So much of our contemporary discussion of racism is really about propriety, insensitivity, symbolism and insults. Lost in the media tumult over incidents like those at UCSD is a sensible definition of racism. To my mind, it is, in essence, the assumption or belief that an individual is intellectually or morally inferior by virtue of his genetic makeup. Particularly when held by authority figures -- teachers, police or employers -- it can limit the life choices and mobility of the people who must endure it.
Sometimes racism is linked to hostility or antipathy, but not always. You can think and act on the idea that someone is inferior without hating him or her. For that matter, you can hate someone without feeling superior. Although the latter is harmful to society, it's not as insidious and difficult to identify as true attitudes of racial superiority. Personally, I'd rather know that someone hates me outright for my background than suffer the treacly dishonesty of racial condescension.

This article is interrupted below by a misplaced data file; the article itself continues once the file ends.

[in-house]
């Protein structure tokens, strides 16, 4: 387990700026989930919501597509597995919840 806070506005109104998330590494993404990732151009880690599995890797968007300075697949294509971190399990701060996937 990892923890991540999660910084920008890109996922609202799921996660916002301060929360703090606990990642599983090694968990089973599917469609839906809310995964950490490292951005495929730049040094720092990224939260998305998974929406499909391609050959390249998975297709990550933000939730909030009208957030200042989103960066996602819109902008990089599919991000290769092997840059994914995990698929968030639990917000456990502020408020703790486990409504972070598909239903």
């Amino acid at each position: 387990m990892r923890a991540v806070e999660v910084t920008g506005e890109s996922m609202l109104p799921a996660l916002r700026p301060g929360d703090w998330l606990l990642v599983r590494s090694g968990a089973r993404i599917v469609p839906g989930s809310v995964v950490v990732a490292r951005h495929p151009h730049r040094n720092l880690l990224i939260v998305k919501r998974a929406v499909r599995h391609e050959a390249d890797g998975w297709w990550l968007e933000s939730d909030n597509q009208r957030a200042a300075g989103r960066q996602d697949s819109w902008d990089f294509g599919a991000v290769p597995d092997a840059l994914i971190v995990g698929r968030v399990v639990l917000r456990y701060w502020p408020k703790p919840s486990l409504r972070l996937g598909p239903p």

Insidious racism is a good phrase. In many aspects, the welfare state is insidious racism. The strategy of Planned Parenthood is insidious racism.
Liberals practice insidious racism by making exceptions for minorities, thus effecting a belief into practice that people are incapable of achievement because of their race. I am not speaking of affirmative action, but of practices like lowering standards on testing for racial minorities. If you want to dedicate your resources to programs that address any inequalities that may cause an obstacle to such people meeting the standards, great - but one idea I recall, was to change school testing into "Ebonics", and frankly the whole thought of Ebonics is insidious racism.